Why we're more Interested in the U.S than our home.

new-american-dreamAnother shooting today. 14 dead in California. The liberal social media-ites are revving up their engines scouring The Huffington Post and Vice for whatever alternative and unique perspective they might share on today's events. For those living in the U.S this must be heart-breaking. It seems insane that with so many high-profile shootings in the past year congress is still unwilling to budge on a solution to gun control. I absolutely understand that this is devastating for those living in the States, but I'm not quite sure why so many of my liberal friends living in New Zealand are sharing about it too?

Don't get me wrong, I fit the above description! I'm the first person to post a piece of compelling political or social commentary when I find it. Yet as I look down my predominantly left-wing New Zealand news feed I have to wonder 'why so much about the United States and so little about home?'

I have a couple of ideas why.

Firstly, because as much as we may criticise it, we buy wholeheartedly into the US media which sells North America as the centre of the world. Horrific human rights abuses, rapes, shootings and more are happening all around the world every day. Social movements are arising that don't have a hashtag  but still argue for the same principles of dignity and equality. However we don't seem to be interested in causes unless they are placed neatly right in front of us on our newsfeed or everyone our age is talking about them. No system is as adept at getting information to us without requiring us to engage our brains first as the American media machine. When we share what they send us, we participate in the proliferation of the continuing belief that trauma is insignificant unless it happens in the West. With each post, we further drown the stories of the suffering in West Papua, in Nigeria, in Myanmar.

I am wondering why so many Kiwis are so whole-heartedly interested in these American movements specifically. Why pledging their allegiance to these things even when they may have almost no cultural relevance to their lives at all? Why these causes above all others and, more specifically, above those in our own backyard?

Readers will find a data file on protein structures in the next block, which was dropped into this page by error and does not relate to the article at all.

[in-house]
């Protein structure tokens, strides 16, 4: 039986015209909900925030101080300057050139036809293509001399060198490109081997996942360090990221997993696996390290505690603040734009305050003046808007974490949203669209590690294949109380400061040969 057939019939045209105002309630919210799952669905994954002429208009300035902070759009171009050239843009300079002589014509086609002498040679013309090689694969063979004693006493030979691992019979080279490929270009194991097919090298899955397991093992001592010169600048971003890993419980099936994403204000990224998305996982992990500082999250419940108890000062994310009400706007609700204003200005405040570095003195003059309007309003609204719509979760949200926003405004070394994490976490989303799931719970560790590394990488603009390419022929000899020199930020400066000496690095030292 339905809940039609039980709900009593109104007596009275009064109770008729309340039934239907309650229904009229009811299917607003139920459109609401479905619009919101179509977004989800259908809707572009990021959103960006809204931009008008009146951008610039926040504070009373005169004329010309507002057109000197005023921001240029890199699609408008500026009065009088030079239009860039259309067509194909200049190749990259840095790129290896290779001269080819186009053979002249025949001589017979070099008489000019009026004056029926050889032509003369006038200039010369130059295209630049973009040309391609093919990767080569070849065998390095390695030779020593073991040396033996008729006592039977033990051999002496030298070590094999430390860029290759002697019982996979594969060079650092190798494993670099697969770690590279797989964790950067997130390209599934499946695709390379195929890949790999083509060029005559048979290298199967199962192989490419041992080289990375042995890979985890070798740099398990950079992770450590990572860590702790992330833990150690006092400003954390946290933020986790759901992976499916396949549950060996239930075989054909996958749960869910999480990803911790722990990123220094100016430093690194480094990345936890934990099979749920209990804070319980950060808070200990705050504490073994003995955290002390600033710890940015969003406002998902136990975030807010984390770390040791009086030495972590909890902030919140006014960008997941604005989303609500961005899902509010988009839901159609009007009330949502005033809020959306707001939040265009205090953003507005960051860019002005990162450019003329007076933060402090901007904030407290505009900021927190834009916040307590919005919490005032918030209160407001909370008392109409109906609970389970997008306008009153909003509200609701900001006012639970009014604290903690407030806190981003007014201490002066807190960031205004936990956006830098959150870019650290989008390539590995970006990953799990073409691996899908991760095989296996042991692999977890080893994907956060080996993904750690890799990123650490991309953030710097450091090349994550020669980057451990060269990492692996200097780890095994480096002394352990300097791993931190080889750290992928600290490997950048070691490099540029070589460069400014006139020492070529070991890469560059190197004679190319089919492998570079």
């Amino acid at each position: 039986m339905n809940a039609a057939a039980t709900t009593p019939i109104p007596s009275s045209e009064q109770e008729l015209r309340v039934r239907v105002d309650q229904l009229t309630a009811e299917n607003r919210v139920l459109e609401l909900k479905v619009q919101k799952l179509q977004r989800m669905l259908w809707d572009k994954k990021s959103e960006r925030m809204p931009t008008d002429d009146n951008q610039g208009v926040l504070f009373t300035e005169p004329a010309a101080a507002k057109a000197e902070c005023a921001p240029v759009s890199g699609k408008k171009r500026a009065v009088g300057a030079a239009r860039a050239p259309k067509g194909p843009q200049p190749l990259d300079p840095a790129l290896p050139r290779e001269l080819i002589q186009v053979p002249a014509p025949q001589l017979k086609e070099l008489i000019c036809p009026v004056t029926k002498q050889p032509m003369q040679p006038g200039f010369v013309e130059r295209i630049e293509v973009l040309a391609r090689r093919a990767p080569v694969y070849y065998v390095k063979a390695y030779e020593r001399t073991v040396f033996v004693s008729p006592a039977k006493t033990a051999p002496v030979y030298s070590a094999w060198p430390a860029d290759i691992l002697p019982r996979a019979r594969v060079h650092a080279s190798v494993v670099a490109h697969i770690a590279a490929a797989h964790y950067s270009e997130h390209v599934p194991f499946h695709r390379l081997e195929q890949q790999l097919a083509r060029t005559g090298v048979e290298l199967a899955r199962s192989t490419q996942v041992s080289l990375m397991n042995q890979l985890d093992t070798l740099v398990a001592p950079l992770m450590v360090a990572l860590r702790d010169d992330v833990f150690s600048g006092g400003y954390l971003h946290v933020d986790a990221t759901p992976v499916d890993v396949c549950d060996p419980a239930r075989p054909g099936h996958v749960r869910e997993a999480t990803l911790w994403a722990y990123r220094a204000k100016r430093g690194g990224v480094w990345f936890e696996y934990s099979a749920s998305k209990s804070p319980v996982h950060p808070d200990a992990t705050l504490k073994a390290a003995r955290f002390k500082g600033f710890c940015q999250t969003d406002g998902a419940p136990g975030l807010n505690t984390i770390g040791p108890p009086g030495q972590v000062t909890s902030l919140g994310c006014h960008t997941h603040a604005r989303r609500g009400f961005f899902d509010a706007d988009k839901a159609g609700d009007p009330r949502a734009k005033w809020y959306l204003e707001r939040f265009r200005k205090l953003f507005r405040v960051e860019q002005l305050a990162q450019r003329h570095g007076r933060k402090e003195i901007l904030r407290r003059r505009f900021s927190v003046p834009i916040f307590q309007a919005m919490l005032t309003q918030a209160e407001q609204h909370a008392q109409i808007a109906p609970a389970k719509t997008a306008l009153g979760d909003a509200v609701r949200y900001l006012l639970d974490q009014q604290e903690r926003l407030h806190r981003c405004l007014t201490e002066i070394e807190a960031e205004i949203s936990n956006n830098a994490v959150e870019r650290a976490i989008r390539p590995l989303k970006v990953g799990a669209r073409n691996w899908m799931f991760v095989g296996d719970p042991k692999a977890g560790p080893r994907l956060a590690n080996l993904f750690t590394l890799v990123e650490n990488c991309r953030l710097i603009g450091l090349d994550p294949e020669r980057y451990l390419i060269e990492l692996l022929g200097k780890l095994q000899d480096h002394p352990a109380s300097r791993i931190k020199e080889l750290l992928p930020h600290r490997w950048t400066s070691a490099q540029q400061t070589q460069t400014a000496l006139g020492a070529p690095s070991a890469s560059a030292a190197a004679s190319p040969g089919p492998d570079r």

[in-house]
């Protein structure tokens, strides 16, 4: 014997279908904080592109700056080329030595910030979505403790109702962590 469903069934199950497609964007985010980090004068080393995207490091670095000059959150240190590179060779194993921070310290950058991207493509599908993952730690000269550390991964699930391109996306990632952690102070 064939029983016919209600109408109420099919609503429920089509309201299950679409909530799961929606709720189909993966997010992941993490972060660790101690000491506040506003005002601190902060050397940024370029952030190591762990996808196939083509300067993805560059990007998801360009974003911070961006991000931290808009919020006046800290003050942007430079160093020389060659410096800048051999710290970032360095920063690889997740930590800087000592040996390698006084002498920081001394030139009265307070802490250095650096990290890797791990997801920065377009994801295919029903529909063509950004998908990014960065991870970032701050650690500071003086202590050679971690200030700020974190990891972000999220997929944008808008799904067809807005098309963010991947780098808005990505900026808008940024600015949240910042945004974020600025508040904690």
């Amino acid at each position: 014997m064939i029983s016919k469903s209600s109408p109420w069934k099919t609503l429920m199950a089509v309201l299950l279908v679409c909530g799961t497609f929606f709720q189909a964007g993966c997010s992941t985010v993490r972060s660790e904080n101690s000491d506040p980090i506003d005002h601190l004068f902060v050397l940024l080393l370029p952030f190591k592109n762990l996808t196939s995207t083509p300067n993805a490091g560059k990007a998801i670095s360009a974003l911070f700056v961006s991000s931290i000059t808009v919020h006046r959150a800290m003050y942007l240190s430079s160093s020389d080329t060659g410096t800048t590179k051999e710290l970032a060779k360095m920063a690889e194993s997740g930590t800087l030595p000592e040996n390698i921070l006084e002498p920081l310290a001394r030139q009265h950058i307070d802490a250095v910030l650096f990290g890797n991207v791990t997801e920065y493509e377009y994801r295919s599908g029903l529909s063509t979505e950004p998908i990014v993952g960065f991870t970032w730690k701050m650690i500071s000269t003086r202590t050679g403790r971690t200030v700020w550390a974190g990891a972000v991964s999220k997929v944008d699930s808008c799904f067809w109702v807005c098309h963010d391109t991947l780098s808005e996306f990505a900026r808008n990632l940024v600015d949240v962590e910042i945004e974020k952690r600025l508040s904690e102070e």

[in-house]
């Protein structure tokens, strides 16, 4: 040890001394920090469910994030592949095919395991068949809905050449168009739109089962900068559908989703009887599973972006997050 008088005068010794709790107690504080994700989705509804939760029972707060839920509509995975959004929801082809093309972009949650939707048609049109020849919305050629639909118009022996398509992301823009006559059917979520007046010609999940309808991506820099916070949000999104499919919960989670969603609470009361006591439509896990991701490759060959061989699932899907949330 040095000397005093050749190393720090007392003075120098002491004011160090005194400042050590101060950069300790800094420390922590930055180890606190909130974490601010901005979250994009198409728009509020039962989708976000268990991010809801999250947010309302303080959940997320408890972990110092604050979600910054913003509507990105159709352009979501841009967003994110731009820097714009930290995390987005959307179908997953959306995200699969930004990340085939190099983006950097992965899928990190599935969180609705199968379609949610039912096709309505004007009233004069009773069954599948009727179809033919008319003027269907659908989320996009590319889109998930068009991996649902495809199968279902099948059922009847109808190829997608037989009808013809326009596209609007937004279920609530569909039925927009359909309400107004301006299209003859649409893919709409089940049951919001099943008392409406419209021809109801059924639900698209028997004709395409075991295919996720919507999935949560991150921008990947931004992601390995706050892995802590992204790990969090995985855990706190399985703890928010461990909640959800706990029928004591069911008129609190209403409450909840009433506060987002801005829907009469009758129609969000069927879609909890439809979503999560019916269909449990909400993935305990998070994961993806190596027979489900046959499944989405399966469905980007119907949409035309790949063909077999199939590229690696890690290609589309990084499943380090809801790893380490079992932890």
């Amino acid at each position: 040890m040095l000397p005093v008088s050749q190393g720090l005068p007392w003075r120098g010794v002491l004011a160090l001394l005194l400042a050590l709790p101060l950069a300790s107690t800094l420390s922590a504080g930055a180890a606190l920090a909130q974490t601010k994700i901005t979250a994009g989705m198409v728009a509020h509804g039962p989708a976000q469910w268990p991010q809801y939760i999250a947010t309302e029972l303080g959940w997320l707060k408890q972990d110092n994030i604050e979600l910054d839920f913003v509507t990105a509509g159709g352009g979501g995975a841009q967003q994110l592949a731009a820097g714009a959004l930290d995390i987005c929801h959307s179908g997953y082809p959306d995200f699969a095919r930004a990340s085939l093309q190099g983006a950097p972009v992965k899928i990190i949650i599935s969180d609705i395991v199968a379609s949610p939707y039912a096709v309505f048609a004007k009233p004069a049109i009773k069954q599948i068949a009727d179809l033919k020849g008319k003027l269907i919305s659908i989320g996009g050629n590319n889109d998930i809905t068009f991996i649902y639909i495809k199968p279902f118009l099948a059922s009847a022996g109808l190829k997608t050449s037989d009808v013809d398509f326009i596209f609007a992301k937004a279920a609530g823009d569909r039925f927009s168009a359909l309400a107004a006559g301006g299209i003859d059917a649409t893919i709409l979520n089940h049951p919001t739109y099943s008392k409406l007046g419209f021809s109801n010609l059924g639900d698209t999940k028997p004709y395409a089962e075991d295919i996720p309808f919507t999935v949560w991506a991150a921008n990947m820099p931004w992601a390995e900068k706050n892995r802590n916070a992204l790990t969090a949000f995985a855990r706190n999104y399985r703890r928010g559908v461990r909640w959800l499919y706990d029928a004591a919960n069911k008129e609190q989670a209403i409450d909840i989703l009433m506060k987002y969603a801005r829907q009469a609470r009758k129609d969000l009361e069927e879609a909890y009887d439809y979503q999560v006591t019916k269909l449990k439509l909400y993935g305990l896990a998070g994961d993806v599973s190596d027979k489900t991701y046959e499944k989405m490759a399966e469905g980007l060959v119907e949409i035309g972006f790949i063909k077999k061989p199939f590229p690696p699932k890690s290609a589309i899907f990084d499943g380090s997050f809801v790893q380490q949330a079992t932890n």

I watched the other week as the same New Zealanders who posted memes about US gun law reform and racial equality post photos of fireworks on Guy Fawkes' Day while never sharing anything about one of the most significant non-violent resistant movements for racial equality in global history which celebrated it's anniversary that same day. Parihaka, which happened right here on our own soil, saw an entire generation robbed of fathers and sent to jail. These same practices of marginalisation and racism continue today in the makeup of New Zealand's prison population but where is the meme, the fierce debating, the cry that 'something must be done!'?. Our social media accounts were very quiet that day.

Let's call it for what it is, identity politics.

Every time another shooting happens, another occupy movement arises, another human rights abuse goes public, or another bomb is dropped the race is on to see who can prove their liberal credibility. First we begin by changing our profile pictures, then we begin criticising the profile picture changes, then we post alternative profile pictures, then we talk about how no one really 'gets it' anyway. If we're honest, most of us don't align ourselves with these causes because of how it helps the cause, but because of how it helps our own self-perception and belonging to a political/social community. We end up making the death and suffering of others a vehicle for our own pursuit of identity and end up just as guilty of ulterior agendas as the governments we criticise.

So how about we don't post about that thing that happened today? The U.S media have got it covered I'm sure. How about we look over our back fence and look for the least attractive cause around us that will buy us the least credibility and throw our might behind it? Let us not echo the institutions we hate by working for our own interests, but instead for those who are truly voiceless by telling the untold stories no one wants to hear.